3. Developing a pipeline of researchers through IPA country offices: We are working with our university partners to offer Masters and PhD students paid internship opportunities to gain exposure to research and policy work and to promote authorship of new publications. We are also collaborating with our partners to jointly design and deliver impact evaluation methodological courses to strengthen the academic curriculum on the subject. We are increasing scholarship and research skills development opportunities for IPA staff, who represent a critical source of research capacity across our countries of operation. 
     
  4. Supporting LMIC researchers with research communication and policy engagement: We know that research communications are critical for policy influence so are increasing our support to LMIC researchers, with the creation of easy-to-access communications materials.

We have begun a process of implementing this strategy across seven countries in East and West Africa (Burkina Faso, Côte d’Ivoire, Ghana, Kenya, Nigeria, Rwanda, Uganda, and Zambia), under the guidance of an advisory committee of leading African academics—Professor Hellen Inyega (University of Nairobi), Associate Professor Eugénie Maïga (Université Norbert Zongo), Professor Gituro Wainaina (University of Nairobi), and Professor Leonard Wantchekon (Princeton University and African School of Economics). With their guidance and through continued engagement with our partners, we are confident that we can make strong progress.

As we move ahead with this strategy, we will hold three ideas constant in our approach. These ideas will ensure that we not only undertake the right activities but do so with the right ethos:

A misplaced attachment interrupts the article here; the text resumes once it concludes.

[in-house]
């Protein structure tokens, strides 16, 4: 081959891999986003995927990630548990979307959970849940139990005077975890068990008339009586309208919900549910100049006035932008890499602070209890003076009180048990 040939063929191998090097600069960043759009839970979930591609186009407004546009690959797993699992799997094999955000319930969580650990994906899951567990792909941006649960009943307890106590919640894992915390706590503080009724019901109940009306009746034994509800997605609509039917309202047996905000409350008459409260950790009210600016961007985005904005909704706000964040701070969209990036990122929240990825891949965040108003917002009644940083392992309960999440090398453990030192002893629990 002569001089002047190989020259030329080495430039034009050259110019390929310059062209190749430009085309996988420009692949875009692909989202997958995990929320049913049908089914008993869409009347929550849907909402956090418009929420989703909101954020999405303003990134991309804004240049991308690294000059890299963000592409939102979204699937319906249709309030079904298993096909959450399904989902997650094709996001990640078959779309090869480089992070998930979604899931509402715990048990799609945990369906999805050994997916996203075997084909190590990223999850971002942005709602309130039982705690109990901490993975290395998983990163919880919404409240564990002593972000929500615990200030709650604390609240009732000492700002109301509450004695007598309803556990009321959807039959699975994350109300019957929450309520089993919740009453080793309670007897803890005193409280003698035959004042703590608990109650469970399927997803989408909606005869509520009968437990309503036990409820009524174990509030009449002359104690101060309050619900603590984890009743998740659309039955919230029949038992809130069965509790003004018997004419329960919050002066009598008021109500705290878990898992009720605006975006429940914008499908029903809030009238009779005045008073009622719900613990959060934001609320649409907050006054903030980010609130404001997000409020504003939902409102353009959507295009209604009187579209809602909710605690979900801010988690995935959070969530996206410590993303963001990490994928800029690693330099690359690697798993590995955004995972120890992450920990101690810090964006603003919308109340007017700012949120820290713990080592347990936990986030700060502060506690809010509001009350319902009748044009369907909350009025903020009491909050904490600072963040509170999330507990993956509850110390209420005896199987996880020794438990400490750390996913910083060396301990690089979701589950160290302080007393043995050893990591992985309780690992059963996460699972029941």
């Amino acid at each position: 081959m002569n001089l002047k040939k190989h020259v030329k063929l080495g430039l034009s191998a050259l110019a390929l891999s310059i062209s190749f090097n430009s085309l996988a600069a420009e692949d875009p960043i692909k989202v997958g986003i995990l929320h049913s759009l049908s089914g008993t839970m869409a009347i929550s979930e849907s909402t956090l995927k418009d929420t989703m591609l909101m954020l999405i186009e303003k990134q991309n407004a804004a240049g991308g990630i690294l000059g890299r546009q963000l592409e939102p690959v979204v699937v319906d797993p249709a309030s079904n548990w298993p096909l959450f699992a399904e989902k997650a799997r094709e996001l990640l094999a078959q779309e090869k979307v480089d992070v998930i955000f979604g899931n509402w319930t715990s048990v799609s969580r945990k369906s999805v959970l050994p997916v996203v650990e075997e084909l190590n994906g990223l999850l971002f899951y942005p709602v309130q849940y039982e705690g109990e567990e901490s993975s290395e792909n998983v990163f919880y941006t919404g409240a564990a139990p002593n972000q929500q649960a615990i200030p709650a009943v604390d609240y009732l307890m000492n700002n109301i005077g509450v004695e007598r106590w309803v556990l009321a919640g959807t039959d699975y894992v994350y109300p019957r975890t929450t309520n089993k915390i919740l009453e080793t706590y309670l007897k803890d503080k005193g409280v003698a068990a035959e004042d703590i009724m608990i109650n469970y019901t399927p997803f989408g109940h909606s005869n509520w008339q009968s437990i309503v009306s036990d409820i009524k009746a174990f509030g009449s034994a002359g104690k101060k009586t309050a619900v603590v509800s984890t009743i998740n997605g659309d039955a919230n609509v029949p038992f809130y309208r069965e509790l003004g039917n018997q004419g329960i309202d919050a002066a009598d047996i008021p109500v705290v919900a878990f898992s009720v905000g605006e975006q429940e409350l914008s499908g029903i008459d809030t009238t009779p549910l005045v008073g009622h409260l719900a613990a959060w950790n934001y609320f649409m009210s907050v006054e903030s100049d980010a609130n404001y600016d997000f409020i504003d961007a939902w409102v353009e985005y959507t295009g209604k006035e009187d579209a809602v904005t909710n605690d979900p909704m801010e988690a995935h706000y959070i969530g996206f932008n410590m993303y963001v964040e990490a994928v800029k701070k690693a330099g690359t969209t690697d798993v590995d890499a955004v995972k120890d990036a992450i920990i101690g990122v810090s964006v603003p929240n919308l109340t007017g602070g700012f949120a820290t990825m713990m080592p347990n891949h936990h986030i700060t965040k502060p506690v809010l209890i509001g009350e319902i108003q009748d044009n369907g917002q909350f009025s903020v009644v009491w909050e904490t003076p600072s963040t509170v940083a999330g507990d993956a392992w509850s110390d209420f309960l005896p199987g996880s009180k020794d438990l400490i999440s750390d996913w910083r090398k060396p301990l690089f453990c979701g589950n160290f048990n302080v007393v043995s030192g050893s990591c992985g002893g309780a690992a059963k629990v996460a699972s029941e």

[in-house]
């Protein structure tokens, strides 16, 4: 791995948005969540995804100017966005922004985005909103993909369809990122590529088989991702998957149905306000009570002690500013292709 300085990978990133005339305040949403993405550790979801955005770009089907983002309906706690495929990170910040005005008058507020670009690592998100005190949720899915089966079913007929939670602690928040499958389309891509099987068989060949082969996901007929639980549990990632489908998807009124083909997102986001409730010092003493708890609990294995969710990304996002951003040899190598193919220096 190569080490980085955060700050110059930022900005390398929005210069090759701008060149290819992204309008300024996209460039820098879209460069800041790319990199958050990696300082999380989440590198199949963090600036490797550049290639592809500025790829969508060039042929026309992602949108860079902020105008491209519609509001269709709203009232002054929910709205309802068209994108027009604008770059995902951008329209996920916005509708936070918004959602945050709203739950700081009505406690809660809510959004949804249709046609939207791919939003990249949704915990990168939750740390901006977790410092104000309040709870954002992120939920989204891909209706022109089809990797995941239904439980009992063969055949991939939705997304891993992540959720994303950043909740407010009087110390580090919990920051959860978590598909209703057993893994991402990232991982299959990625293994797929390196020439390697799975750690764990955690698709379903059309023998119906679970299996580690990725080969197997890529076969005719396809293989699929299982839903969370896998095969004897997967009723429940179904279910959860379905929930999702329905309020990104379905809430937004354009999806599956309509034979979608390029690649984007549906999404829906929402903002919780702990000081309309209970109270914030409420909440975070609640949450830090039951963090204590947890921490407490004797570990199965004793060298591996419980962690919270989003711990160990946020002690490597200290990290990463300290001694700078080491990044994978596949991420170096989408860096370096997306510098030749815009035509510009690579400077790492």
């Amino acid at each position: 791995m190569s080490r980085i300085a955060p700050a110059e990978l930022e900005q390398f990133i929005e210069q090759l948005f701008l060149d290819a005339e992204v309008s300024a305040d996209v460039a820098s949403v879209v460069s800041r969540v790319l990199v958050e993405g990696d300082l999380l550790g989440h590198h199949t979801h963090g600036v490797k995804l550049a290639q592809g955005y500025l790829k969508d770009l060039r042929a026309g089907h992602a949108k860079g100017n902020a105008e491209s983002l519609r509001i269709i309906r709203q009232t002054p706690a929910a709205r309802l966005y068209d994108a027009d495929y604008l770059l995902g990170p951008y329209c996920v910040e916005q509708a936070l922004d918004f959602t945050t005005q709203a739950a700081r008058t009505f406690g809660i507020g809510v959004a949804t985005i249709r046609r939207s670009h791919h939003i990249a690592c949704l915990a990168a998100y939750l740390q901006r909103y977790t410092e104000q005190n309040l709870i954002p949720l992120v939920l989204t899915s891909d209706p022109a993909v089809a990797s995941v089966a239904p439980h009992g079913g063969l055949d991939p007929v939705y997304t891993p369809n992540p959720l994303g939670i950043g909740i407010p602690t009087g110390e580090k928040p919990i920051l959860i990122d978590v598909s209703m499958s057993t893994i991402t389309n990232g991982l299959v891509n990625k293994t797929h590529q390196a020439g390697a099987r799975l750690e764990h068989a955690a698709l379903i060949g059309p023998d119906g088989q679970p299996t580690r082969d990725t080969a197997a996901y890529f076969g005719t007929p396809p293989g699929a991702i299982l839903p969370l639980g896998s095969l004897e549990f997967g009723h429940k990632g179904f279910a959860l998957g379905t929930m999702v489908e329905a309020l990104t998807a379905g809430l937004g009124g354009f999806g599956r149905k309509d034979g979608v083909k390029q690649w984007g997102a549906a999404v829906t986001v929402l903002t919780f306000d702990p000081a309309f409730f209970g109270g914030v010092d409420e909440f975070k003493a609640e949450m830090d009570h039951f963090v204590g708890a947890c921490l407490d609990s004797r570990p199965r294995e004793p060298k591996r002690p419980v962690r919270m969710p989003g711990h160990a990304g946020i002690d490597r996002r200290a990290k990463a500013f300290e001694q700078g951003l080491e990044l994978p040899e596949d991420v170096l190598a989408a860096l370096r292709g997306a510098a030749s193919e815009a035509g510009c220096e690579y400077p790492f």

1. Improving people’s lives must remain the central goal of our engagement with researchers regardless of their origins. While our tactics might need to adjust, the goal is the same. 
     
  2. Inclusive and meaningful engagement means recognizing, amplifying, and building connections with individuals and organizations in our network who are already committed to improving lives through research. We are excited to learn from and build on the collective experience of many of our existing partners and peers.
     
  3. Making this change sustainably means infusing it into our total operation, not just as a standalone initiative. This will require internal refocusing of business processes, resources, incentives, and priorities.

We are excited about this increased focus on more locally-grounded research and look forward to collaboration with our partners, including many of you, to make this a success.